Conversion/Additions

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  • #59745
    lovjonny5
    Member

    I am an approved members and have been searching for a months. I am having a difficult time finding a home being that the prices are insane. My realtor and I were thinking about looking for a home with less rooms and or bathrooms at a lower cost and hopefully finance the extra room and bathroom thru hand if the numbers permit. Like an addition. I’m concerned about city permits. Is this possible? I don’t have much time left and I’m getting desperate. A need a new tactic fast!

    #59747
    Nelsont
    Member

    This is indeed possible. 2 things you have to keep in mind are time and safety.

    If you don’t make any repairs you are looking at 2 to 3 months from accepted contract close. If you build an addition you are likely looking at closing in the spring of 2020 if the seller accepts your offer today.

    Any additions or major repairs that the seller will not make need to have an architect draw up plans and submit to hand for approval. Hand will also not allow you to live in (or close on?) The house while it is under construction unless the renovations do not impact the livability. This is why they offer 6 months of deferred payments. An example would be if you are renovating a bathroom you can’t live in the house unless you have at least 1 other fully functional bathroom. Or finishing a basement if the rest of the house is untouched. If you are putting on a full addition and knocking down walls especially exterior walls you may not be able to live there until it’s completed. Just something to think about.

    My advice if time is of the essence you want a turnkey house from a motivated seller.

    #59754
    lovjonny5
    Member

    Thank you for your response. Just to be clear. Should hand inspect the home first to confirm an addition is possible. Also construction would start after closing correct? Meaning I would be able to close normally.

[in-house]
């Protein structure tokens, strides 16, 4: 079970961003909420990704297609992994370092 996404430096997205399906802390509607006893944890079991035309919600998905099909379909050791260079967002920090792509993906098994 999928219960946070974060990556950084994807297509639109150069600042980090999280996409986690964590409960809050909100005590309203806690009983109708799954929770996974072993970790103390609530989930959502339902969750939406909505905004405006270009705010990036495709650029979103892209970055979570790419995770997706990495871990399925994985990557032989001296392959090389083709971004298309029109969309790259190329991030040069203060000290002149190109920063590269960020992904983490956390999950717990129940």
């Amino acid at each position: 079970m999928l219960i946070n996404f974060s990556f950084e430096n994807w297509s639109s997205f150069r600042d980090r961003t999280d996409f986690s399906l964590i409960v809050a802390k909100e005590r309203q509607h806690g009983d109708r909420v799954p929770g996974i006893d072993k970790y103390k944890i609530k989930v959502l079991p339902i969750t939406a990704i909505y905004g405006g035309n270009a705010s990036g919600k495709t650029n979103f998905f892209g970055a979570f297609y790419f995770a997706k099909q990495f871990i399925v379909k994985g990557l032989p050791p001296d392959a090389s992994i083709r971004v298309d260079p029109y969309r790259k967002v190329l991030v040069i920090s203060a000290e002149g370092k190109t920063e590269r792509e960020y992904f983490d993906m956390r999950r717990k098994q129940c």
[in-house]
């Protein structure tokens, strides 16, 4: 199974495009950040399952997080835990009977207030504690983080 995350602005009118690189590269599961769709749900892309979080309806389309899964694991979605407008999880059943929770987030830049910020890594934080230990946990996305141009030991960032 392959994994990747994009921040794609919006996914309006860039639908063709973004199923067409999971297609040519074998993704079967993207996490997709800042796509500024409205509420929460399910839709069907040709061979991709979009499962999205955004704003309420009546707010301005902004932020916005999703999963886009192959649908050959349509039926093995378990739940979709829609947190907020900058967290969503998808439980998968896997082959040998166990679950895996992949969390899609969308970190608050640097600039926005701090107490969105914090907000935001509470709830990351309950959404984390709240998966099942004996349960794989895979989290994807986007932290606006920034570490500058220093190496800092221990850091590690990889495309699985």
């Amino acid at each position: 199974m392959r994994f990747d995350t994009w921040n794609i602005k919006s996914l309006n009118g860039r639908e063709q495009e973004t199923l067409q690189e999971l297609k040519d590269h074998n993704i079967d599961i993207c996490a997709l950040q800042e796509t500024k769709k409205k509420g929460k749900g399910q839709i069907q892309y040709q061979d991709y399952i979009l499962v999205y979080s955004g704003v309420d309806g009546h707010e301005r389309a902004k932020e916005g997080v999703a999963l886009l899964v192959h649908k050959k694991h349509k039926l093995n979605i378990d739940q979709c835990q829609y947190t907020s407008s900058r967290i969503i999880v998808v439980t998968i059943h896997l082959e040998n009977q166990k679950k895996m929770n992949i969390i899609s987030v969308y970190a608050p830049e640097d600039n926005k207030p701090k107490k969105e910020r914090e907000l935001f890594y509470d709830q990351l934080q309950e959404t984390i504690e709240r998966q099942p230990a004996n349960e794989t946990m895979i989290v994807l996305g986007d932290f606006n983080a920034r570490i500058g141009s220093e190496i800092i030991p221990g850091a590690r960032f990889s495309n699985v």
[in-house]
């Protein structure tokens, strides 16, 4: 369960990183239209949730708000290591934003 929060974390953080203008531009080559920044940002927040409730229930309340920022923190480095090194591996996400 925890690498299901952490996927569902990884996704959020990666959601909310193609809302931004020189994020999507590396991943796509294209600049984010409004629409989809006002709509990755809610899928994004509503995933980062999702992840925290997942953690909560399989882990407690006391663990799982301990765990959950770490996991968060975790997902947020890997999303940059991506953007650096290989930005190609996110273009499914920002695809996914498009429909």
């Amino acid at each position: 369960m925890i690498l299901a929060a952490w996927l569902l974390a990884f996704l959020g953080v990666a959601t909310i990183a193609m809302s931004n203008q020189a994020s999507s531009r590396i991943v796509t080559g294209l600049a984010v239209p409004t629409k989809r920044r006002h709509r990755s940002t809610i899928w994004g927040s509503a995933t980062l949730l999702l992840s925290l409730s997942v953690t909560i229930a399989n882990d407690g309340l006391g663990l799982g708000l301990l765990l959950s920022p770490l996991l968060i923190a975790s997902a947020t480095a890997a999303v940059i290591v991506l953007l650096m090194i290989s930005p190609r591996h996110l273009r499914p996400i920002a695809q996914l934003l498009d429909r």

#59756
    Nelsont
    Member

    Hand doesn’t inspect anything. They review the home inspectors report and make determinations from there. In your case they would also review the architect’s Designs.

    Closing depends upon the unique circumstances to you and your house. You can close before or after depending on what hand determines.

    #61789
    Emerald1516
    Member

    Nelsont is not exactly correct you actually close on the home BEFORE you make any repairs. The seller has nothing to do with it, they would absolutely not let a buyer start knocking down walls etc. until the closing is a done deal. The person who introduced me to NACA bought a home that needed required repairs and they also had some desired changes. The seller made absolutely no repairs. They bought the house for 82k and had two estimates that the work needed and the work they wanted (wish list) would cost another 25k. Obvi the numbers have to still meet your PITI and the before reno and the estimated after reno appraisals have to work. So they closed on the house like a normal closing and took the house “as is” after closing they hired a naca approved contractor to do the work which including adding a bedroom in the basement, some pipe and electrical repairs, painting the whole place, and a new fridge. I should also add they did not need to use an architect because they were not making any structural repairs or changes. Their estimates were done by contractors. Permits are going to be totally dependent on where you are looking to buy all that stuff is controlled by your city or township. Once you know what kind of repairs you are facing the contractor should be able to give you an idea of what will be needed regarding permits. I am hoping to buy to buy a fixer upper too.